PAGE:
As I announced both last session and the beginning of this session, on Monday morning we will debate Senator Briese’s LB 283, the bill to provide for year-round daylight saving time. Monday will be the first day following this year’s change to daylight saving time. In the afternoon, we will have our final general file round of consent calendar bills. Monday’s list of consent calendar bills are attached to today’s agenda. Additionally, I plan to schedule for Monday afternoon, LB 661, Senator McDonnell’s bill to prohibit assault on a public transportation driver, and LB 729, Senator Lindstrom’s bill to adopt the Quick Action Closing Fund Act. Additional priority bills will be added to the agenda on a fluid basis, based upon how much time is available between our budget debates.
A reminder that as I announced last week, we will be working through the lunch hour today with an adjournment time around 3:00 p.m. This will be the pattern for the last day of our work week from this point forward. A cloture motion on LB 773 will be in order after 1 hour and 52 minutes of additional debate this morning. Also, I want to point out that today’s agenda includes an additional committee priority bill, LB 750, one of the Transportation and Telecommunications Committee’s priority bills. Please take note that all three committee priority bills on the agenda, LB 809, LB 800, and LB 750, are Christmas tree bills with several bills included in their committee amendments.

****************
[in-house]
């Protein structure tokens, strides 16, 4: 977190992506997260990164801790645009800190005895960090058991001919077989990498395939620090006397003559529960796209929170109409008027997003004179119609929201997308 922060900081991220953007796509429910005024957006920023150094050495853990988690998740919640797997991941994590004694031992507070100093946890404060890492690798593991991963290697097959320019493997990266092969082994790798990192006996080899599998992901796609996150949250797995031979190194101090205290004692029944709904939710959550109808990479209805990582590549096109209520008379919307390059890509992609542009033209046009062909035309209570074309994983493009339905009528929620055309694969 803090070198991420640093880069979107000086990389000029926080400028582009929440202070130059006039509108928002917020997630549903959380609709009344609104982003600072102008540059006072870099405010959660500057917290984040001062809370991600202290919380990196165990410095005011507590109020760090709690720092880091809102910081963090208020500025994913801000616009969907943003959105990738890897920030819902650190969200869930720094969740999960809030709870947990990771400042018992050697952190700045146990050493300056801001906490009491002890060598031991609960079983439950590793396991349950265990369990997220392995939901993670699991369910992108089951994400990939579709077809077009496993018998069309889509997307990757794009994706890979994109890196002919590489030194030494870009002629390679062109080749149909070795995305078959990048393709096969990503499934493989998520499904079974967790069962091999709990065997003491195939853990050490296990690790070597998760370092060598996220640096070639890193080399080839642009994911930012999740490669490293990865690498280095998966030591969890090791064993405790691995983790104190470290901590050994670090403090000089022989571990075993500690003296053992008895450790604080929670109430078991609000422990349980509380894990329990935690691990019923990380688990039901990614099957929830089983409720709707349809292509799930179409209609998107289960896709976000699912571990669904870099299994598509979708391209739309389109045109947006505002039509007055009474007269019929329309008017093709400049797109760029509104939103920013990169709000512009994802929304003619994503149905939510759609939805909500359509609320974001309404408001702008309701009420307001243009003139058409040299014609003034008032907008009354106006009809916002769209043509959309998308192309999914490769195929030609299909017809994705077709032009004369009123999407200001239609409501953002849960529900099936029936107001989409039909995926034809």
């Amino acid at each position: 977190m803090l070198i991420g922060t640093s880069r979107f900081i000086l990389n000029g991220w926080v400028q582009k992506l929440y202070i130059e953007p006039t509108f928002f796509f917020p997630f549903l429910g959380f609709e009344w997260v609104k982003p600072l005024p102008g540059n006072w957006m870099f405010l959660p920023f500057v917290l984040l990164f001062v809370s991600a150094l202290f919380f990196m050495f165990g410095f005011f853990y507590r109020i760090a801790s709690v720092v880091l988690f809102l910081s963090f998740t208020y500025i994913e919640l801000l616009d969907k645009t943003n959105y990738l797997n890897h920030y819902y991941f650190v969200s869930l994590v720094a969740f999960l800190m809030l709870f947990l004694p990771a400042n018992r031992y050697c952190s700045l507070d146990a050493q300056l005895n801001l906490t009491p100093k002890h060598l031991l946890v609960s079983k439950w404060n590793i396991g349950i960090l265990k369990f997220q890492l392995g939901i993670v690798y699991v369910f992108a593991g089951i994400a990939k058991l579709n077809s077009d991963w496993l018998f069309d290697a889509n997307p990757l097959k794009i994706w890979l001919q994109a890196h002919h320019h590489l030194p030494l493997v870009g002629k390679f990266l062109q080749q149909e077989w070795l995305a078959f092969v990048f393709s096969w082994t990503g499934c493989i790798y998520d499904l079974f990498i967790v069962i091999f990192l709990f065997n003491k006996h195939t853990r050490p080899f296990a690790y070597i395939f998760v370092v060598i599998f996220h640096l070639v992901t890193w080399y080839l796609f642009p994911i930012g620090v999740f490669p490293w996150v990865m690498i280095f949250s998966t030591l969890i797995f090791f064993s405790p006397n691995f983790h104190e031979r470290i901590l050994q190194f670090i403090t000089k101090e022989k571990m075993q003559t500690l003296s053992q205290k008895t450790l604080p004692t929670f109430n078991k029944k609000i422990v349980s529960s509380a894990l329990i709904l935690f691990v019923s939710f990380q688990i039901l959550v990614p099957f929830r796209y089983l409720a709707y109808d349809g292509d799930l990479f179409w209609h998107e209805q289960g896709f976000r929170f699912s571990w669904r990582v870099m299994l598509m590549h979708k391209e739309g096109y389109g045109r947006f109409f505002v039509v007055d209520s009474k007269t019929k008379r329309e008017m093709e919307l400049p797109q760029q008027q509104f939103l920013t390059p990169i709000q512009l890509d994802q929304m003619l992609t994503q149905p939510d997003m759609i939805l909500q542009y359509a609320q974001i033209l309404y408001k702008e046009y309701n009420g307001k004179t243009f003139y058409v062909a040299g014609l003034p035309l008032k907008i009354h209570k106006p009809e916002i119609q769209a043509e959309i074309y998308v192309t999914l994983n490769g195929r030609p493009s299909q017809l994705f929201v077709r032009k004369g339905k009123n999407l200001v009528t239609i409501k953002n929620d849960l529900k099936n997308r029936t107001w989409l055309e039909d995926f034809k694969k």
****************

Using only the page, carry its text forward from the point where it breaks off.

Tuesday we begin full day floor debate. After today, we have twenty-one days to complete all general file and select file debate. For my planning purposes, at least eight of those days the priority will be the debate of the budget bills—both the state’s general fund budget and the ARPA budget. With 64 priority bills yet to be debated on general file and another 28 sitting on select file, it is very unlikely all priority bills will be completed this session. Exactly how many priority bills this body will be able to address will be dependent upon each of you.